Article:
Illustration by nik harron.

As Natasha Milijasevic writes in “The Genius of the Generalist,” a multidisciplinary education was once essential to participation in public life. People with a wide-ranging education had a variety of tools to draw on when problem solving. Increasingly, such people are being called upon to tackle today’s complex environmental problems. And increasingly those people are graduating from environmental education programs across Canada.

Environmental Studies grads are finding their skills in demand across every sector of the economy. It’s not just that these graduates are passionate and dedicated; it’s not just that they have a broad foundation in natural sciences, economics, law, technology and the arts. It’s that they have been taught the art of building networks and developing the types of meaningful relationships that foster positive social change.

As Milijasevic makes amply clear, an environmental education prepares students to move with ease into the vast variety of sustainability professions that span all sectors of the economy. Their skills not only allow them to cross disciplinary boundaries on the job, but also to think way outside the box when it comes to employment itself. Many environmental grads are creating their own jobs – identifying needs in their communities and formulating innovative problem-solving strategies.

In the 15 years that A\J has been publishing an annual postsecondary education guide, the number of Canadian institutions offering environmental degree options has exploded, as have the range and scope of the programs themselves. From hydrology and climate science to urban design to ecotourism to sustainable food systems, A\J has collected together the most multidisciplinary environmental programs available at Canada’s universities and colleges.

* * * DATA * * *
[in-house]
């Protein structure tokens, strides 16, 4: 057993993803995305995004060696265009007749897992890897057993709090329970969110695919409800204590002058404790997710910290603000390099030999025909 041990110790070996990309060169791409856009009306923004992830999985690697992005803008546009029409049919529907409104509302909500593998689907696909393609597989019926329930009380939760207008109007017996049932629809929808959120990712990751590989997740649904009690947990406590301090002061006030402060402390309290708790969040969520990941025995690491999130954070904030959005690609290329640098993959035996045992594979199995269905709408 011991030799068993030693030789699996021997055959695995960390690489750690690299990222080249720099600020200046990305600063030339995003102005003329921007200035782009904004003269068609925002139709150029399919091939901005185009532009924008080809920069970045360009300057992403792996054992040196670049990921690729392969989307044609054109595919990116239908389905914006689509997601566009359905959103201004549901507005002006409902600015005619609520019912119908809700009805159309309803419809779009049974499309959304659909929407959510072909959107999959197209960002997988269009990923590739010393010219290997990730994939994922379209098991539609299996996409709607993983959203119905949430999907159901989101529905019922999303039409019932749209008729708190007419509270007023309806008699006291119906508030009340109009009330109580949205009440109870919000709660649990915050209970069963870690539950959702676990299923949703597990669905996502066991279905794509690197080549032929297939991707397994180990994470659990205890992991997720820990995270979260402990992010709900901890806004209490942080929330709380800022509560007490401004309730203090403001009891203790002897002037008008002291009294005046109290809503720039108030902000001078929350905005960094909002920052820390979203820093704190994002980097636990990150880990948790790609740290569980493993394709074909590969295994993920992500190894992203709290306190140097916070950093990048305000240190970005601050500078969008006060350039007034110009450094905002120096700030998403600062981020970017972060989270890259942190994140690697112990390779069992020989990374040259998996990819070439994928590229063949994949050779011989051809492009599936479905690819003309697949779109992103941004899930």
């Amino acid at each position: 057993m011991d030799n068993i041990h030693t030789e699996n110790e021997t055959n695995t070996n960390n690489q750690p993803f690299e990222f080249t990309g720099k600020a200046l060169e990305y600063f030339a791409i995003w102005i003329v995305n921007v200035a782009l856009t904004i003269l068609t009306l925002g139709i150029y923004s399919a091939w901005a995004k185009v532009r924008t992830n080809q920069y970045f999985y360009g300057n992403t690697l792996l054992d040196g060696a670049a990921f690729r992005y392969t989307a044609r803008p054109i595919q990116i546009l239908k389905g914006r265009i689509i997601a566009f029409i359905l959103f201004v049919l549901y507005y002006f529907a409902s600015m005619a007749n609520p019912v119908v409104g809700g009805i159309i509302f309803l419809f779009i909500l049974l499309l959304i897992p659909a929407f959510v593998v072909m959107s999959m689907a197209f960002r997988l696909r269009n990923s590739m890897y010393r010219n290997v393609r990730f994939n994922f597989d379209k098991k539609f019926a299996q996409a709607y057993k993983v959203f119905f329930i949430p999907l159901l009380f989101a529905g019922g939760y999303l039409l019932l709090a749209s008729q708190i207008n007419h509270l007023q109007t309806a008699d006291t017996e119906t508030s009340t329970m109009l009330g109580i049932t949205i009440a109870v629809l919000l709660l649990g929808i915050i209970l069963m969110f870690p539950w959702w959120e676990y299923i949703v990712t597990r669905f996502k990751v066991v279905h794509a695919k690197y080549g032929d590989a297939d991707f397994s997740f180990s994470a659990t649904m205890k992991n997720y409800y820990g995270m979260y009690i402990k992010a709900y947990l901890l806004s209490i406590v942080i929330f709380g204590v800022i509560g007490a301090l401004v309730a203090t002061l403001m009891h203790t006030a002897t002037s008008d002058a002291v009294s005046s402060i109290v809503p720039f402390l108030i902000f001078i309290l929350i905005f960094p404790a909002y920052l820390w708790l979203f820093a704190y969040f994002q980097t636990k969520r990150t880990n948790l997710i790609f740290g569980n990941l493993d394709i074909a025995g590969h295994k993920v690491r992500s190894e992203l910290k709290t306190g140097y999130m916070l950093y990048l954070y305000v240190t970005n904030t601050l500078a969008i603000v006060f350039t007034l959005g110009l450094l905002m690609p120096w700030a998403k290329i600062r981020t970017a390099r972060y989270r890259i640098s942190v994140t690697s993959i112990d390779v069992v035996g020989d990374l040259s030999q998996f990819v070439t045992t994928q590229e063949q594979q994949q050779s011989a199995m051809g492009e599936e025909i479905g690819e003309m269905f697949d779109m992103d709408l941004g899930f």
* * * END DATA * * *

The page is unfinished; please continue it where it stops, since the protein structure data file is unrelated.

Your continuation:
We are particularly proud of our second annual At-A-Glance chart. It provides important, quality-of-life information that is not usually available in one place, such as housing, transportation and tuition costs. Additionally, we listened to our student readers when crafting this year’s version, refining the categories to reflect the details that are most relevant and useful for comparing postsecondary institutions across the country.

Both the chart and the directory are intended as a first step for students when considering the environmental programs available. Use these resources to start your own research odyssey into the wonderful world of environmental education in Canada!

This year, for the first time, we have included colleges in the general directory listings in recognition of the sector’s burgeoning growth.

Dive into the 2014 Environmental Education Guide below

 

 

 

 

 

 

Browse environmental schools by provinceBrowse environmental schools by degree

See what you can do with an environmental degree in "The Genius of the Generalist."

Janet Kimantas is associate editor at A\J with degrees in studio art and environmental studies. She is currently pursuing an MES at UWaterloo. She splits her spare time between walking in the forest and painting Renaissance-inspired portraits of birds.

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